Each of these classes is capable of participating in a configuration-only backup because it implements IBackupRestoreConfiguration.  The list is longer than the five bullets I mentioned earlier, but many of the classes cited can be grouped into common areas of functionality.  The SPSolution, SPSolutionCollection, and SPSolutionLanguagePack types are associated with trusted solutions (the farm solution store), for example, while the SPDiagnosticsServiceBase type is tied to trace log and event throttling management (i.e., diagnostic logging).  A simple one-to-one mapping between classes and settings areas (that you might find in Central Administration) doesn’t actually exist.

Identifying what is included in a configuration-only backup isn’t quite a quick and easy affair.

What Doesn’t A Configuration-Only Backup Capture?

Sometimes it’s simply easier to talk about what a thing isn’t rather than what it is.  As you’re probably coming to see, configuration-only backup and restore is one of those things.

For those who hoped that configuration-only backup and restore would deliver us to the promised land of SharePoint farm templates and full configuration replication, the first signs of trouble in paradise come by reading the implementation notes for the IBackupRestoreConfiguration interface.  In essence they state that you shouldn’t be implementing the interface to capture configuration settings unless the following three conditions are true for the settings in question:

  1. The settings you’re trying to preserve are only configuration settings – not content like lists, documents, etc.
  2. The settings you want to capture are scoped to the entire farm or the Content Publishing Web Service (i.e., they apply equally to all non-Central Admin Web applications and the site collections contained within them – not to just a subset)
  3. The settings aren’t tied to server names or your specific SharePoint farm topology

That list starts “simple” and ends “rough.”  With those three bullets, we can instantly rule-out configuration data that is tied to individual Web applications, content databases, site collections, and everything else below them.  Configuration-only backup and restore won’t protect your per-Web application settings, either, including alternate access mappings (AAMs).

I’m making a special point of highlighting AAMs because configuration-only backup and restore was initially advertised as being capable of capturing these mappings.  Sure, you can view AAMs within Central Administration and may think that they’re maintained at the farm level, but they aren’t – they’re tied to specific Web applications.  AAMs for a Web application are represented (within the object model) as an instance of the SPAlternateUrlCollection class.  The SPAlternateUrlCollection isn’t on the list of IBackupRestoreConfiguration implementers provided earlier, nor are its parent types (most notably the SPWebApplication type through its AlternateUrls property).  Net effect: it isn’t included in configuration-only backup and restore operations.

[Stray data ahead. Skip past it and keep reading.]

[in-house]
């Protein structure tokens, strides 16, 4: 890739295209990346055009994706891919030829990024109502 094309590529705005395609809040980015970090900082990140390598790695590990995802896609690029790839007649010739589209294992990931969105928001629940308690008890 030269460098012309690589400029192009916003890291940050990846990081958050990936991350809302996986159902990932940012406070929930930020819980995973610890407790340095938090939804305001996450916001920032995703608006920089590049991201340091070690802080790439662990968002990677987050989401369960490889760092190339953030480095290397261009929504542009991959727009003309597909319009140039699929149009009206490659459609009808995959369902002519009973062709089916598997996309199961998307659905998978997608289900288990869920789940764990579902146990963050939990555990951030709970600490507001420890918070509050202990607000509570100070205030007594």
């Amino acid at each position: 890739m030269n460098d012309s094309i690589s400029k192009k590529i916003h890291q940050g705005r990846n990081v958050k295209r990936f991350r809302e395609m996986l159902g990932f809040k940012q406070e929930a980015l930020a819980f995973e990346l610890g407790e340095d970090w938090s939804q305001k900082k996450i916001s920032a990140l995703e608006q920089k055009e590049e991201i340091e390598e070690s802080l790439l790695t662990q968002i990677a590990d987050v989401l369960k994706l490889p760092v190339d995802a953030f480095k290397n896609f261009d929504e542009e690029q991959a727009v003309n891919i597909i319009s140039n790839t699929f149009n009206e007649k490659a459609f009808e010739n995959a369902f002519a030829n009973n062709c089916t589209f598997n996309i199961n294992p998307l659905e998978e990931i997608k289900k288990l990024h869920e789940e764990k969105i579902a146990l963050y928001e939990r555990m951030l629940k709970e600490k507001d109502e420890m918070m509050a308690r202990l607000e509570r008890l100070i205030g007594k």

Since cloning a SharePoint farm usually involves taking it from one environment to another, bullet #3 is a rather big sticking point, as well.  Configuration-only backup and restore won’t handle anything that includes a server name, IP address, or any other environmentally-dependent setting.  The reason is pretty simple – how would SharePoint know how to actually re-wire that stuff (in a new environment) on restore?

Ouch.

Okay, What About Service Applications?

The Service Application Framework is new to SharePoint 2010, and it represents a major step forward in correcting many of the performance, configuration, and scalability limits of MOSS 2007’s shared service provider (SSP) model.  If you’ve touched SharePoint 2010 in any form, chances are you’ve at least stumbled into service applications in some form.  Examples include the Managed Metadata Service, Business Data Connectivity (BCS) Services, and Search.

Although the Service Application Framework has been engineered to participate in normal (content+configuration) catastrophic backup and restore operations, it doesn’t do so through the standard IBackupRestore interface.  Developers of service application and related classes can adorn their classes with a couple of different attributes (IisWebServiceApplicationBackupBehaviorAttribute and IIsWebServiceApplicationProxyBackupBehaviorAttribute – not exactly “short and sweet” in the name department), and they get backup and restore integration as a freebie.  This is a big relief for developers, because properly implementing the IBackupRestore interface in their classes is anything but trivial.